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Perfection gives way to practicality when parenting

Cheryl-Anne Millsap The Spokesman-Review

Reading the cover story of last week’s issue of Newsweek Magazine, “The Myth of the Perfect Mother,” I found myself on the pages. Been there, done that.

When my first child was born I was determined that she would want for nothing. I would meet her needs before she was aware of them.

At her visit to the pediatrician the doctor asked me how often the baby cried.

“Oh, she doesn’t cry,” I said. “Whenever it sounds like she is about to cry I pick her up and hold her.

“So…She doesn’t cry at all…?” The doctor asked.

“No. I pick her up and cuddle her and nurse her so she doesn’t have to.”

My pediatrician gave me a long thoughtful look, chewed on her lip for a minute, and said, “Well, you know, it won’t hurt her to cry a little now and then.”

I was stunned. As I understood it, I was being told to make my baby, my first child, the child I had vowed to protect from all the wrongs in the world, suffer.

I cried all the way home.

I imagine my pediatrician just shook her head as I left the office; there goes another mother on her way to a breakdown.

My sheltered little baby grew into a firecracker; a strong-willed toddler who knew just how to work me. And why wouldn’t she? Hadn’t I shown her every button to push?

By the time she was two years old I was a wreck.

Fortunately for all of us, nascent motherhood gave way to practical, seasoned, parenting. Time, more babies, and a dawning sense that being a good mother didn’t mean it was my job to make everything perfect, or easy for my children, mellowed me out. Some.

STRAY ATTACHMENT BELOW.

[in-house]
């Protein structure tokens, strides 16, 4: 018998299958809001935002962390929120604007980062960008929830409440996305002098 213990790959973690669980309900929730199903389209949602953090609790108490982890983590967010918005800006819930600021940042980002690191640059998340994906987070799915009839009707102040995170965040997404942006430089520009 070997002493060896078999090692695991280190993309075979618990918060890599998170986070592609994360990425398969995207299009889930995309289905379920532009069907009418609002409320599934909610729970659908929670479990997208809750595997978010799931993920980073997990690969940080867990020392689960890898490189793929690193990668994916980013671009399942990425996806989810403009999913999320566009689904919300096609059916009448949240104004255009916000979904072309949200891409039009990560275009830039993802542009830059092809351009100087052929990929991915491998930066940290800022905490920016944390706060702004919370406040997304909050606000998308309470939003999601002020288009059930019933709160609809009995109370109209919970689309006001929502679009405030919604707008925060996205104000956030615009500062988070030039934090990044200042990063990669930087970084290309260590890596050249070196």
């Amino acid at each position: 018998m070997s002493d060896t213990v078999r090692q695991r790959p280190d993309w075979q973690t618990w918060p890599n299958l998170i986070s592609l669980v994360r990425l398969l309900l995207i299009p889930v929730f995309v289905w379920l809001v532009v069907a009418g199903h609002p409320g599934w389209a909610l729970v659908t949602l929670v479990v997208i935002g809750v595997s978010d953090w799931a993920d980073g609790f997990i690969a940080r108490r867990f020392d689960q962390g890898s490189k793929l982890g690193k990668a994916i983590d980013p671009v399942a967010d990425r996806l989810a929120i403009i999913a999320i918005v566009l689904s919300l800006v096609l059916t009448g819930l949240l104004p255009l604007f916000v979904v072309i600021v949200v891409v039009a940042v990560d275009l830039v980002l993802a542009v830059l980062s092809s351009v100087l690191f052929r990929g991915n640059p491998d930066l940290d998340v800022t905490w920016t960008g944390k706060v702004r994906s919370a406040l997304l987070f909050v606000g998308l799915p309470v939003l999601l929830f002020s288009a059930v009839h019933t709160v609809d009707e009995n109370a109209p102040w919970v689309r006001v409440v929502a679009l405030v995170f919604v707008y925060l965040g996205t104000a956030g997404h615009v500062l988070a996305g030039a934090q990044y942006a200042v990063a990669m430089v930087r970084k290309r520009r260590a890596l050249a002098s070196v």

When I got a little ornery about sacrificing my life to a child’s highly “enriched” schedule, I still felt guilty if I didn’t let everyone participate in the same activities as their friends. I was still worried I wasn’t getting it right.

Finally, at the breaking point the pediatrician could have predicted, I had to decide if I was going to continue making us all miserable by trying to be a perfect mother, or if I was ready to admit that the best I would ever achieve was being a well-intentioned, but deeply flawed, woman; a mother who was, at best, good enough.

I put away the child development how-to books, stopped listening to the perfect mothers all around me, and listened to an inner voice instead.

I didn’t push organized sports because I wanted my children to enjoy spending time with each other. I didn’t want us to turn into a family of white rabbits; always late for some important date. And, to be honest, I didn’t want to spend every Saturday shivering on the sidelines watching my children play. Don’t get me wrong, I was all for the playing, but I wanted it to be looser, less structured. And I wanted some time for myself, time to think and dream.

I limited the number of activities in which each child could participate. I said no. A lot.

As I relaxed, so did my children. My inner voice didn’t always know what it was talking about. But we all survived.

My firstborn is still a firecracker. And she still knows how to push my buttons. But in the nearly twenty years since she was born, while I was teaching her how to enjoy being a child, she taught me how to enjoy being a mother. And her younger brother and sisters benefited.

Ultimately, I want my children to learn how to make themselves into happy, productive people, satisfied with being good enough. It’s not something I can do for them. I can only show them how I got there myself.

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